A Research Collaboration involving the Argyle Institute and the Douglas Hospital

"You could say that Attention Deficit Hyperactivity Disorder (“ADHD”) is one of the most misunderstood and underdiagnosed brain types in America.  You could. And, you would likely be correct."

- (Sterling, 2011)

Having an ADHD diagnosis, or raising a child who is diagnosed with ADHD, introduces a major strain on the family and negatively affects the quality of life of children and their families. This study of 40 families with a child diagnosed with ADHD is conducted in collaboration between Douglas Mental Health University Institute (Douglas Institute) and the Argyle Institute, a Montreal centre for family counselling, psychotherapy and education.

Guidelines in Canada established by Canadian ADHD Resource Alliance (CADDRA, 2011) include a holistic approach for children with ADHD that includes five steps: Parent and family education, behavioural or occupational management, psychological treatment, educational accommodation and medication management (CADDRA, 2011). Most intervention programs have focused on individual treatment(s) for the child and teaching the parents or one parent about the disorder and how to help their children cope.

The goal of the current project is to integrate family relationship intervention into the standard treatment and develop an evidence-based treatment protocol that will have a positive long term effect on children diagnosed with ADHD and their families, maximizing the treatment gains from standard treatment. We believe that:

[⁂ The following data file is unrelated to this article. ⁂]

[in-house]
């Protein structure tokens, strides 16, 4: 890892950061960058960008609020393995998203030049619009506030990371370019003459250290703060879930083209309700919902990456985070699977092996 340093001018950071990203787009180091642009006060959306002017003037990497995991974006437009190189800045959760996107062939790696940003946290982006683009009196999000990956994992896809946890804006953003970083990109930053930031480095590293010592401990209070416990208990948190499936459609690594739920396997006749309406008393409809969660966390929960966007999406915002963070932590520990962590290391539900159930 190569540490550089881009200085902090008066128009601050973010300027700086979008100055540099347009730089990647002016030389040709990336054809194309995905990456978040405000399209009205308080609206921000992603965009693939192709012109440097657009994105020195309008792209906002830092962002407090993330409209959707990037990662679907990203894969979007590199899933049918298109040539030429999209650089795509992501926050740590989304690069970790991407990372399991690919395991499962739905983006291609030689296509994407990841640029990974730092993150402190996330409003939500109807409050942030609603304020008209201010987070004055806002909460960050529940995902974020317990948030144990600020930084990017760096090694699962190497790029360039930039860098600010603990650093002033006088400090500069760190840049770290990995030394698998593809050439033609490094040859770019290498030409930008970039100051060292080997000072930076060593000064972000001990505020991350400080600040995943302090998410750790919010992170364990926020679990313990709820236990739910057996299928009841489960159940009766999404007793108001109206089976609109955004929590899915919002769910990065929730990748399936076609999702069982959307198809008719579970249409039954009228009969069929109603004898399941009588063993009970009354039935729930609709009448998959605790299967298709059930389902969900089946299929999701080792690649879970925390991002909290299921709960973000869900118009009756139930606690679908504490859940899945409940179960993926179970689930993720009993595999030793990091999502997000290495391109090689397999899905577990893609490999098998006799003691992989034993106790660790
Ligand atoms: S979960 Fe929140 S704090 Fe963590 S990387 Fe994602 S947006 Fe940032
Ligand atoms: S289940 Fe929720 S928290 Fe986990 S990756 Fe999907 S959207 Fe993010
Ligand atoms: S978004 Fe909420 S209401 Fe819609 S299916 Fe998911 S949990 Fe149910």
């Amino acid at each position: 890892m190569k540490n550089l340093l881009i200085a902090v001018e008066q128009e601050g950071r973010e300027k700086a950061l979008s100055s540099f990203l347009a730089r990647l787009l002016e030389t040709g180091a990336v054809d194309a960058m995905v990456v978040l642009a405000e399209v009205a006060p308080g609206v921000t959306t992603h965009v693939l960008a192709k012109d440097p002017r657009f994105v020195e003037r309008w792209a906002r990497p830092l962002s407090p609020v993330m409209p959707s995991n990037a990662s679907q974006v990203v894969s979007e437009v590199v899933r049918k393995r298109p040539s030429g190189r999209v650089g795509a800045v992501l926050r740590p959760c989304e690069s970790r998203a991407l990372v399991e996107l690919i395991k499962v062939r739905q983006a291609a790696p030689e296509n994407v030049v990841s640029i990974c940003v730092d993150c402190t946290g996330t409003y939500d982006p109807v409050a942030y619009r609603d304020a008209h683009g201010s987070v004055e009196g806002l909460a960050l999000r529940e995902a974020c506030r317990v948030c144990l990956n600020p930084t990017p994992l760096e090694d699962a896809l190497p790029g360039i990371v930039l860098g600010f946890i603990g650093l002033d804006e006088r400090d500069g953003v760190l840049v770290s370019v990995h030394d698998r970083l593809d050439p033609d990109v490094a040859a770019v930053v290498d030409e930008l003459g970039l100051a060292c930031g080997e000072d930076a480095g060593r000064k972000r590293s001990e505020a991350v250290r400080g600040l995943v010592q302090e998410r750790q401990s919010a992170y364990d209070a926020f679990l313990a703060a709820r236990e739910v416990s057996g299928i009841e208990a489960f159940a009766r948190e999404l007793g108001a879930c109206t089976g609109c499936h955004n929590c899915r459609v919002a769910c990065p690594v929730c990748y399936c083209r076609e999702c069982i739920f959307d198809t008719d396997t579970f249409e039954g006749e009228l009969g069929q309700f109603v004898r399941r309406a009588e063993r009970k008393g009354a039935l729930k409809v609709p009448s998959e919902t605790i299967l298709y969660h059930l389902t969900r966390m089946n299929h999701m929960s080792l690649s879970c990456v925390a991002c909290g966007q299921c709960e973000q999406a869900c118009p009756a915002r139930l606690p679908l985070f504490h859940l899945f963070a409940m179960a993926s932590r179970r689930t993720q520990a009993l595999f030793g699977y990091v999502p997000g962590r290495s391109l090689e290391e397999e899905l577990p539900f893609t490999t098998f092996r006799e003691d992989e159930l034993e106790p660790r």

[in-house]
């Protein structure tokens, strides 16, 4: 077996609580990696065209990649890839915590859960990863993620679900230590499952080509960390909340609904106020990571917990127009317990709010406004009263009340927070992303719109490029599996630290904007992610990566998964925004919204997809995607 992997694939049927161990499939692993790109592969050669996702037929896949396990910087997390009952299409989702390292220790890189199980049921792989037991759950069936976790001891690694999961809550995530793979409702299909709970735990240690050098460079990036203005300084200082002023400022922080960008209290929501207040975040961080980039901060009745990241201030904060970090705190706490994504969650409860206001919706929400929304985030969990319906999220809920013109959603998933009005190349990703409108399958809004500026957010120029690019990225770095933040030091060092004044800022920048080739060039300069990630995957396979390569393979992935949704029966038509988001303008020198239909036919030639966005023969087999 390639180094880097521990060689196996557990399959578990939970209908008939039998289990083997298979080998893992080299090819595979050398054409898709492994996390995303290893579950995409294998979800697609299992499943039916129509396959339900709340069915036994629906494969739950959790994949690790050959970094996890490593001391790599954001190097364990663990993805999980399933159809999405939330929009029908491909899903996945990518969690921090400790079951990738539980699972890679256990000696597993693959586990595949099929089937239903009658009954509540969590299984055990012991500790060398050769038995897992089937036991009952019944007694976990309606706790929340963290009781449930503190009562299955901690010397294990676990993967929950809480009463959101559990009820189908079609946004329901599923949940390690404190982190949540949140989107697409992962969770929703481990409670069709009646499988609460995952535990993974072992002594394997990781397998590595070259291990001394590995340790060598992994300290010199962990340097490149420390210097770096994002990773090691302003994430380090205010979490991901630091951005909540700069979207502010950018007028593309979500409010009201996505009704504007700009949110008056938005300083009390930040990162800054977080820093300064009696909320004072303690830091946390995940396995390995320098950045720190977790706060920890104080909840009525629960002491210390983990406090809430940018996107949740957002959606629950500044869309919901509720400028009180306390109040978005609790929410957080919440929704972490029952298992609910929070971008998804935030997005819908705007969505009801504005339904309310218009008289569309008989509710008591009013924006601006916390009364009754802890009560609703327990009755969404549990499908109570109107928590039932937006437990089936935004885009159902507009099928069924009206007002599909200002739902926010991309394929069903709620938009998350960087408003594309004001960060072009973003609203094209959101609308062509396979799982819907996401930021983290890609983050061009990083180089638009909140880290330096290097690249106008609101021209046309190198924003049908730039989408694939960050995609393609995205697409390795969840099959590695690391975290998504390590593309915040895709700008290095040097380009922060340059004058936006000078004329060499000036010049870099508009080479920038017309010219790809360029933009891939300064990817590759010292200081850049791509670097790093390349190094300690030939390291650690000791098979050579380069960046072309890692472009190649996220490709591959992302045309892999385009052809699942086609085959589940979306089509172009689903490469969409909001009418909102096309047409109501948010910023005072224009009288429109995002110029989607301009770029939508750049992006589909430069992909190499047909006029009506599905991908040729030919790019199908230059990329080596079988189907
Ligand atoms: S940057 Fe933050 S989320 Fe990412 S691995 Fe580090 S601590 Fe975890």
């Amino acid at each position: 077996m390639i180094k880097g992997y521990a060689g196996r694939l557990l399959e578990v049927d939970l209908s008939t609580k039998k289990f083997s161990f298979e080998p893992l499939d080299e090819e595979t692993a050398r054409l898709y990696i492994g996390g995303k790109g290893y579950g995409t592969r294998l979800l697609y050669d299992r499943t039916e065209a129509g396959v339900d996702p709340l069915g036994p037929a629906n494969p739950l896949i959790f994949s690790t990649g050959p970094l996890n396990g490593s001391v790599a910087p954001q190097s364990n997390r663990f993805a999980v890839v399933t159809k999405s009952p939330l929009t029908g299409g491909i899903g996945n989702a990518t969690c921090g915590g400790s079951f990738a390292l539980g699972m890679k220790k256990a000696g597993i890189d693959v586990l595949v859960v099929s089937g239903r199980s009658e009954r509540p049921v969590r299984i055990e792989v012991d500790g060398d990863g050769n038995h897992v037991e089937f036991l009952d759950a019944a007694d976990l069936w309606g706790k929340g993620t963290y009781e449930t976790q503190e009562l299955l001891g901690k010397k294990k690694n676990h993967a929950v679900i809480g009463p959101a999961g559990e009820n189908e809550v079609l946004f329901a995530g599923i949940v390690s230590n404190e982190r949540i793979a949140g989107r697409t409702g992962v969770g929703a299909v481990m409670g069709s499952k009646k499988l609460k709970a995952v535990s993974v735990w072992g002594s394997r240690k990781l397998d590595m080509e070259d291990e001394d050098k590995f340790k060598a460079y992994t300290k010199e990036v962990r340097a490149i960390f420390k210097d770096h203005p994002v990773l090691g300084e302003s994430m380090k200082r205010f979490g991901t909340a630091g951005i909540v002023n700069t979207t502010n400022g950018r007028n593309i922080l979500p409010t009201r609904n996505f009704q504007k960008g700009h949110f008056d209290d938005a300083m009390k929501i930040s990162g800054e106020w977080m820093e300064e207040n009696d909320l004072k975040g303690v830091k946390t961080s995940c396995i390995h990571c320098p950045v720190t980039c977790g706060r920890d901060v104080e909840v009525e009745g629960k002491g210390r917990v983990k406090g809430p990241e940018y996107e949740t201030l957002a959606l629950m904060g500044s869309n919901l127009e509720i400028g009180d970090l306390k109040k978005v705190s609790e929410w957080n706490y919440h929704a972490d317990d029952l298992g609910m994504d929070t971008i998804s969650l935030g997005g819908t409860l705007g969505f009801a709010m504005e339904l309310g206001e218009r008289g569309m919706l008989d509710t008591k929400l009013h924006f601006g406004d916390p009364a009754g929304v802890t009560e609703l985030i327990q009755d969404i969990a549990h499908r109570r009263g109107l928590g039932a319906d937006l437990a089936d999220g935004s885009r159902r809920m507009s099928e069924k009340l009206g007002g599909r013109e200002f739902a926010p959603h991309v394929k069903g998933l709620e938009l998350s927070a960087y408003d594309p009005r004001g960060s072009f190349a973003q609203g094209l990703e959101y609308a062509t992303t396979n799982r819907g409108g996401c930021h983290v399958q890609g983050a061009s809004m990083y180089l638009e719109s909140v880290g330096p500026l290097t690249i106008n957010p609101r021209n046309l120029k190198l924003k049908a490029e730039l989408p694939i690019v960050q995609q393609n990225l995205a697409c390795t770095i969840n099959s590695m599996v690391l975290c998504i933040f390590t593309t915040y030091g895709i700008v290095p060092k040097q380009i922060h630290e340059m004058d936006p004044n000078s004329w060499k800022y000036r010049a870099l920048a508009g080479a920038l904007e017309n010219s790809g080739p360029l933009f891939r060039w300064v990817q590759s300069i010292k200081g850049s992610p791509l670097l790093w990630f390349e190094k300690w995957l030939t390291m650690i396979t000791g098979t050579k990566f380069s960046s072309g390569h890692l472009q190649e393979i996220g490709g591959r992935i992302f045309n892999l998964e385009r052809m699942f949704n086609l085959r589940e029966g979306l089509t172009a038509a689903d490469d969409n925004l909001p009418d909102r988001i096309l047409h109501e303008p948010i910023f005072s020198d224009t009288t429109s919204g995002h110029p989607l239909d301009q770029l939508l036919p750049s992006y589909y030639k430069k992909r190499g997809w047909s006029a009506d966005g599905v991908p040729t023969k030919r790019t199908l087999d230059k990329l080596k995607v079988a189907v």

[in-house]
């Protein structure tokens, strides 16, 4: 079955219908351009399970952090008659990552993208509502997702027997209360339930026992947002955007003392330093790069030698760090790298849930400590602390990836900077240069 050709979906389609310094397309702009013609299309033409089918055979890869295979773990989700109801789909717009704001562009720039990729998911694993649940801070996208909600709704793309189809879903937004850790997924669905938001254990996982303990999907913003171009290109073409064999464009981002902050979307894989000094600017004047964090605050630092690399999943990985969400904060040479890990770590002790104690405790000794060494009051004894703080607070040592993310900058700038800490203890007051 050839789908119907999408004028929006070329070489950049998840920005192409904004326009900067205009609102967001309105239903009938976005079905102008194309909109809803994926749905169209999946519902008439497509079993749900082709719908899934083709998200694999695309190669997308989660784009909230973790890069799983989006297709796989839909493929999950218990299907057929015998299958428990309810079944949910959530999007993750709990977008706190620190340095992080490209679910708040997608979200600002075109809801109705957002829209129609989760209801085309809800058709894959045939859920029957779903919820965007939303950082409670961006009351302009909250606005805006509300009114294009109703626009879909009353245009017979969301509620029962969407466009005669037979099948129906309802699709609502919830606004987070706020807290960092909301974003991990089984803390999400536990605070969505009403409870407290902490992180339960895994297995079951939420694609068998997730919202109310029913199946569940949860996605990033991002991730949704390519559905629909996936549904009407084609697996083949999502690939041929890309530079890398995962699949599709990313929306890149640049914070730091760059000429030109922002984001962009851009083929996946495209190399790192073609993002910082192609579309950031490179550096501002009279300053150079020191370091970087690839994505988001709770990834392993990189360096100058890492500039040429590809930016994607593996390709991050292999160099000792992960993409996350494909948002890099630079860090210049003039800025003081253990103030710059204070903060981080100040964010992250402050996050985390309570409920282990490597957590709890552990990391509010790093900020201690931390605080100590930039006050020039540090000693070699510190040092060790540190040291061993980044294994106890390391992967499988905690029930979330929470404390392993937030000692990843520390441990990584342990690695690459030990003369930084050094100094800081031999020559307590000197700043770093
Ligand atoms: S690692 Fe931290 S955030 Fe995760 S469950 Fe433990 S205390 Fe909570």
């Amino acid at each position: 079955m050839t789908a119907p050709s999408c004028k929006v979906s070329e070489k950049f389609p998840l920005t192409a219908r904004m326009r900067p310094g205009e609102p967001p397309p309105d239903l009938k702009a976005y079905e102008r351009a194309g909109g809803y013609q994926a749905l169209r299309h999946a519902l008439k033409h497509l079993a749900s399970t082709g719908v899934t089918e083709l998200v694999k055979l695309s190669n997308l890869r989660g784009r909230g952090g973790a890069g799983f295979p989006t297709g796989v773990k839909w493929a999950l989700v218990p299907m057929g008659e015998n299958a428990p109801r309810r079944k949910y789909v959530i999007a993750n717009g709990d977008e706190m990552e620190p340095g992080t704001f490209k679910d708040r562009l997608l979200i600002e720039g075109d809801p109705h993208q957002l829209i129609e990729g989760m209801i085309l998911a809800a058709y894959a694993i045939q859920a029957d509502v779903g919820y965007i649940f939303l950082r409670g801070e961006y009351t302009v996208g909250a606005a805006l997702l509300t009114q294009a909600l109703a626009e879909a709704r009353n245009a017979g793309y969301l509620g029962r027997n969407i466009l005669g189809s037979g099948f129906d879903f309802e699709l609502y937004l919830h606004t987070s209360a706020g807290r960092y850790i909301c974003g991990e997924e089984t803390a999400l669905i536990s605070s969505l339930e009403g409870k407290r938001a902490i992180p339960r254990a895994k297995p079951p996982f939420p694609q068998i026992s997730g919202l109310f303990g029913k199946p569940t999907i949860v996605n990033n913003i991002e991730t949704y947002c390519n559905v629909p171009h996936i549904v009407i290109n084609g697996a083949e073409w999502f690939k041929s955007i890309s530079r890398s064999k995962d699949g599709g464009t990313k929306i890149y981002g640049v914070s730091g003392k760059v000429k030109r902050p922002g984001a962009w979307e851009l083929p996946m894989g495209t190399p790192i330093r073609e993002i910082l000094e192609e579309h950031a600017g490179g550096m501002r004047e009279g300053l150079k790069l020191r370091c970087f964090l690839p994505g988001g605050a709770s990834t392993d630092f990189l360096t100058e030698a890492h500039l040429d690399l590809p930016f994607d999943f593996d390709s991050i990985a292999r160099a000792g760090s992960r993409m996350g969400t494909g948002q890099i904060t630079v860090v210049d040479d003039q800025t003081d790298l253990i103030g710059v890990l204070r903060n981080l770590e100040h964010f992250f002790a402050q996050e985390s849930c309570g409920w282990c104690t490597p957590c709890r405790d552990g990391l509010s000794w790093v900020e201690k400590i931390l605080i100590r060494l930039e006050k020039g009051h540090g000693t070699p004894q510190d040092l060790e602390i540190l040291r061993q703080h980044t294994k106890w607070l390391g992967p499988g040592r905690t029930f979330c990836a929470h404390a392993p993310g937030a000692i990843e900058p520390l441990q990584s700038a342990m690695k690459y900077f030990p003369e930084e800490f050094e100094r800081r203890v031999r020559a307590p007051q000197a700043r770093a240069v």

• Family therapy will improve the overall functional performance of the child (WFFRS) and the family (FAD) more than the standard approach for ADHD (medication, psycho-education, skill training, community support).
  • Families who have one or both parents with ADHD will benefit more from family therapy then those who do not.

Treatment will involve an amalgamation of components into a plan to address the problem areas in family functioning initially identified by the family and, with the treating therapist, modified and tailored to best address each family’s needs.

Project Personnel

Joan Keefler PhD
Project Coordinator

Joan Keefler, PhD is a Marriage and Family Therapist,  an AAMFT Approved Supervisor  and former Director of the AAMFT accredited MFT post-masters program at the Argyle Institute.  She has over 30 years experience in work and in research with individuals, couples and families helping them with difficulties adjusting to mental health problems.  She now specializes in relationship counseling for problems posed by Adult Attention Deficit Disorder.

Mariam Ter-Stepanian PhD
Project Researcher

Mariam Ter-Stepanian, PhD, works at the Douglas Institute ADHD clinic, where for the past 17 years, she has been involved in research and intervention with children diagnosed with ADHD. Additionally she is completing a postdoctoral fellowship at the University of Sherbrooke, where her research focuses on conduct problems and ADHD.

Natalie Grizenko MD
Douglas Hospital Representative

Natalie Grizenko, MD, FRCPC works as a clinician researcher, teacher and administrator. She has been medical chief of the Severe Disruptive Behavior Disorders Program since 1988. From 1996 to 2001, she was the director of professional and hospital services at the Douglas Institute and was involved in the restructuring of ultraspecialized programs and the development of a community-based model of psychiatric services.

THE ADHD RESEARCH COMPONENT

Goal: to develop evidence based interventions for families affected by ADHD